How do I waterproof an existing foundation to patio slab connection
I’m having efflorescence issues in my dining room on my concrete floor due to water wicking through a patio slab into my foundation slab. I know this would have been much easier to address before the patio slab was poured, but since the damage is already done, I’m trying to do the best I can to retroactively make it a little better.
Attached drawing shows the current state of the connection detail. I’m trying to figure out a way to keep as much water as I can from sitting up against and soaking into the grout and concrete outside.
My current thought is to first chip back a tiny bit of the grout against the indoor slab, and then coat the entire area (including over the grout) with some kind of elastomeric membrane or liquid flashing product. I would let some of it seep down between the back of the grout and the indoor slab. I don’t think I can do anything if water gets below that patio level and makes it’s way down and under any waterproofing.
Another idea would be to apply a penetrating sealer to any exposed concrete/grout areas, but I don’t know how deep it penetrates, and I am scared any water finding its way around would get trapped on the wrong side of the concrete. I supposed apply the sealer to the concrete before covering the entire thing with another waterproof membrane.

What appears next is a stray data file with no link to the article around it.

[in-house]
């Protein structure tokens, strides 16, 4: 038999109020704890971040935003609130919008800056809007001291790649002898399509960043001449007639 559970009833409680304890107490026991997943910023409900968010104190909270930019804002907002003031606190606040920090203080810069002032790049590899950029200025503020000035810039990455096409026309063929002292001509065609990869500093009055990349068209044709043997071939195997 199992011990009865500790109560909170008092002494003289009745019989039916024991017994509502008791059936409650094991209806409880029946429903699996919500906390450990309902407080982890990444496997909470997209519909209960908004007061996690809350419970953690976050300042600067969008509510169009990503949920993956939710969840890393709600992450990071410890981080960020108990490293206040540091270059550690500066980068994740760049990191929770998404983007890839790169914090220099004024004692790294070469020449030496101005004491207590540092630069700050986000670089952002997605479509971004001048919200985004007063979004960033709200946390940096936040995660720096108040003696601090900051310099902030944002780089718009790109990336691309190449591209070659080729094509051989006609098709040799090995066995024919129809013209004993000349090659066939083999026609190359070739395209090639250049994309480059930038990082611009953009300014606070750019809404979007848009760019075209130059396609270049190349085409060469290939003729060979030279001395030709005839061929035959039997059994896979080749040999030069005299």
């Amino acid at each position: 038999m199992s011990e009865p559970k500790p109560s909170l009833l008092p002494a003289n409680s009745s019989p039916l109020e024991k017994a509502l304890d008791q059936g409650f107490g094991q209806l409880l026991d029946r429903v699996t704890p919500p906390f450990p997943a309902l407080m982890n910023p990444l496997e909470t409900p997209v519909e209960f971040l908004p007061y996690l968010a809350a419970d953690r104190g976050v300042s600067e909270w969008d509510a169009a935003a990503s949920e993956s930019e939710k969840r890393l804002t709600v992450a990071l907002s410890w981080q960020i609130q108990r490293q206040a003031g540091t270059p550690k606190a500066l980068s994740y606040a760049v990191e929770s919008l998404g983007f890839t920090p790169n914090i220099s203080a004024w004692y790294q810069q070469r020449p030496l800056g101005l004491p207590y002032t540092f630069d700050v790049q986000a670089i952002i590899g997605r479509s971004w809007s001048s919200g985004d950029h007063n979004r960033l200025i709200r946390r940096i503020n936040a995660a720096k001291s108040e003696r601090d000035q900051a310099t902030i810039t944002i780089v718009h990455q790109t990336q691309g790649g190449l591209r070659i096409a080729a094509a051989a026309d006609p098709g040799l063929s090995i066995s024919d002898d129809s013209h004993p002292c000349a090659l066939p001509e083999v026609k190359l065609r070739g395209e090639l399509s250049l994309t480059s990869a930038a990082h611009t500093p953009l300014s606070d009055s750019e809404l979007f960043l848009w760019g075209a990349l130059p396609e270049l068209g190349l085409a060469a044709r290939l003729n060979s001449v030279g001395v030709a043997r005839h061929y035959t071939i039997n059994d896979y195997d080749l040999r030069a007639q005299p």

Once the area is coated in a membrane, I would attach lath, and then apply some stucco so that it is in line with the edge of the patio door (it would cover that last grout line) which would match the rest of wall.
Any ideas or product recommendations would be greatly appreciated.
Good job on the pictures!
From what I see (not being there) is a real possibility of water wicking back up under the threshold of your door. Additionally, the moisture could be going slab to slab. I don’t know if you can successfully dig out the grout deep enough to prevent “moisture” from wicking back to the inside slab.
If I were to use any premium caulk in that joint, it would be self leveling. Has a chance of being “nasty” as it will flow like thick water in its attempt to self level. It won’t be quick. But you apply and some will go down to China (till it’s stopped) and run out any un-dammed end or worse, overflow onto your tile. We often use foam “rope” to pack openings or deep holes, prior to the sealant.
Take a look at
There are also 2 part applications.
Study it before use, maybe try a mini mock-up if you’ve never used it before.
Once you’ve got that taken care of, use a pc of pvc trim suitable in look, size and shape to fill the area under that threshold. You want a good fit so your thresh doesn’t get worked up and down from using that door (but not too tight to affect the door travel. Use a urethane caulk both under and behind to seal against further intrusion.